To further add to the complexity of understanding imaging procedure growth is the documented regional variation in use of individual tests (3,6). The Dartmouth Atlas has demonstrated marked volume differences (Fig. 3) unlikely accounted for solely by demographics or comorbidities, thereby suggesting alternative reasons such as reimbursement/financial gain and/or density of catheterization laboratories and subspecialized cardiac imagers. Whether there is under- or overuse of selected tests within a region is not known.
Cardiovascular specialists must now accept responsibility for the appropriate and cost-efficient use of the cardiac imaging procedures they order. This requires a substantial investment of time and money from medical specialty societies and individual health care providers for education, the creation of decision analysis tools, and data collection instruments. This is being actively encouraged by multiple imaging societies. Some of the best tools, in their opinion, have been providing timely, evidence-based guidelines and the establishment of appropriateness criteria (AC). However, the growth of imaging has an impact on health care providers, especially in the setting of a budget neutral payment system, where agreed upon increases in reimbursement for evaluation and management services were blunted to pay for new/evolving imaging technology. Health plans, therefore, have mainly seen this growth in terms of increased economic exposure; not surprisingly, they have partnered with procedural governors, the radiology benefits management (RBM) companies to primarily contain growth of imaging and limit their economic liability. That the benefits of this approach are unsubstantiated has not prevented health plans from enthusiastically embracing this strategy.
Radiology benefits management programs were established to rein in the exponential growth and associated cost of medical imaging. The most commonly used tools are provider exclusion from the imaging network, prior notification and pre-certification. The RBM model is perceived by insurers to be effective and have a 70% market penetration. The financial model for a RBM program is usually based on incentives that potentially reduce a health plan’s costs. Thus, these groups are motivated to cut procedural volume, even if it means this being done in an apparently indiscriminant fashion. The RBM companies are profitable organizations and are now being integrated within health plans, as evidenced by the recent purchase of a RBM for $300 million (7).
The RBM program functions as a filter, deciding which indications for a specific procedure are deemed acceptable (reimbursable), and frequently require supplemental information for a study to be approved for reimbursement. The process by which these decisions are made is most often a “black box” with proprietary algorithms. These decision trees are the intellectual property of each RBM company and are neither “transparent” nor consistent from plan to plan. Many RBM companies claim that their processes are based on guidelines and AC, but none completely adopt a specific published set of American College of Cardiology (ACC) or American College of Radiology standards.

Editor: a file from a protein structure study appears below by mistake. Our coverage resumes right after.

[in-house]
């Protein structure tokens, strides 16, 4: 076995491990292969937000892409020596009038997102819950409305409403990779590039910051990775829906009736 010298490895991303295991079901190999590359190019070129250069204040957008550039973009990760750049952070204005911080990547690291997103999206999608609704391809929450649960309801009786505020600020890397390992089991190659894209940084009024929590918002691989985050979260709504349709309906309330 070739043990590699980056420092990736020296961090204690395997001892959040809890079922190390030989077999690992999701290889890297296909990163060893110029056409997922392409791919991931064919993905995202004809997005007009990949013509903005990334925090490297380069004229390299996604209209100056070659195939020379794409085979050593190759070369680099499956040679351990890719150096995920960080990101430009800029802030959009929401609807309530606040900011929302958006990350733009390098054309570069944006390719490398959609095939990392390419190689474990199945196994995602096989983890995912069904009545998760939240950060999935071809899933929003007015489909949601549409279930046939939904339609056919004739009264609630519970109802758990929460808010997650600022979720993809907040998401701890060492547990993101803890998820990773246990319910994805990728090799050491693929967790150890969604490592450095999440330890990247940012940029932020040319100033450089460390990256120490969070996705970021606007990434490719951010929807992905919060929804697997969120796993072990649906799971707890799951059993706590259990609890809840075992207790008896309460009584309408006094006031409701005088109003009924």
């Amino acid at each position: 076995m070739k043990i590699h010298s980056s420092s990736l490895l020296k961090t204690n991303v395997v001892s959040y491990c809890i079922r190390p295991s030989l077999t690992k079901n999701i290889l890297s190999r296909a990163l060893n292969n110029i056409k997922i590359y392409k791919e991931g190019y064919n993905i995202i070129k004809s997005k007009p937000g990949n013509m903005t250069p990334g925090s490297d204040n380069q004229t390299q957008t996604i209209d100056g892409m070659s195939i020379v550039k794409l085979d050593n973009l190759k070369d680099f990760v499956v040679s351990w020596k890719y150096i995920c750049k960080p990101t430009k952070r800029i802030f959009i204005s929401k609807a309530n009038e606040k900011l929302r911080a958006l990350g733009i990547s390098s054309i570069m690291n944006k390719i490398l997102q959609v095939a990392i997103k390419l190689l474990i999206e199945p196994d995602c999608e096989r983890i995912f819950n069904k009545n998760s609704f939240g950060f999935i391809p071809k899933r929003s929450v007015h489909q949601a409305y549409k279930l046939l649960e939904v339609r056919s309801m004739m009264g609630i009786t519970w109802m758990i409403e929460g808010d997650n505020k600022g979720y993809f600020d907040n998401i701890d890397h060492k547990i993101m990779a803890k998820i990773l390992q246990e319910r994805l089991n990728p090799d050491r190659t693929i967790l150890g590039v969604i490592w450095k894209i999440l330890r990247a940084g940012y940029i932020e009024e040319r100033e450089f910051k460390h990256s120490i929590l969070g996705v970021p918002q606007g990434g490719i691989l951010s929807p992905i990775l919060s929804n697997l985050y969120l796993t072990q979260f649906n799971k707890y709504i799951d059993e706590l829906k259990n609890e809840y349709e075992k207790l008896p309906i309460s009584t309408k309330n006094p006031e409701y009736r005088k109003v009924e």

Pre-Certification (Authorization) and Prior Notification
The use of utilization management is not new and has been used in the past in an attempt to contain spiraling costs, usually for expensive procedures presumed to be overused, as evidenced by a rapid increase in volume. Over 20 years ago, in Massachusetts, the insertion of a permanent pacemaker required review and formal approval prior to implantation, or risk nonpayment by the state’s Medicare agency. However, this resource-intense and time-consuming approach lasted only a short time, as data analysis subsequently revealed that the expense saved by the reduction of unnecessary procedures was more than offset by the costs of this approach.
It is appropriate to use this paradigm to frame a discussion of RBM companies and the utilization strategies they employ. Pre-authorization or pre-certification requires formal approval by the health plan or its utilization manager (i.e., a RBM). This process must be completed before an imaging procedure is performed or else the laboratory risks nonpayment for the test. In many instances, this approval must be obtained by the referring physician, often a primary care doctor with no incentive to go through this sometimes complex and time-consuming process other than to ensure that his/her patient receives the test that was intended. After information is submitted by telephone or through Internet-based applications, a decision is reached and the imaging procedure is authorized or a denial is issued.
“Soft” denials are more focused on the process of prior “notification” and “educational” information about why the test is not recommended or supported for payment. In this setting, the testing procedure may usually be performed and reimbursed even if denied, but the notification procedure must still be completed. A substantial amount of time may be needed to navigate through the process, which then results in a series of telephone conversations to support staff, nurses, and often physicians. The burden is most often placed upon the referring physician and not on the laboratory, which prompts the ordering physician to question whether it is worth the hassle and expense of the prior notification process to obtain the test. This therefore leads to questions of access and availability for testing.
Impact of Pre-Authorization: Potential Benefits
Utilization management, through RBM companies, has often been described as a method to promote improved quality in imaging. In fact, some of these programs have been labeled as quality initiatives, although there are no data to substantiate this claim. What does follow implementation of a RBM program is a transient volume reduction by the removal of “unnecessary” procedures with a resultant favorable impact on health care costs. Financial savings may then be realized by health care plans.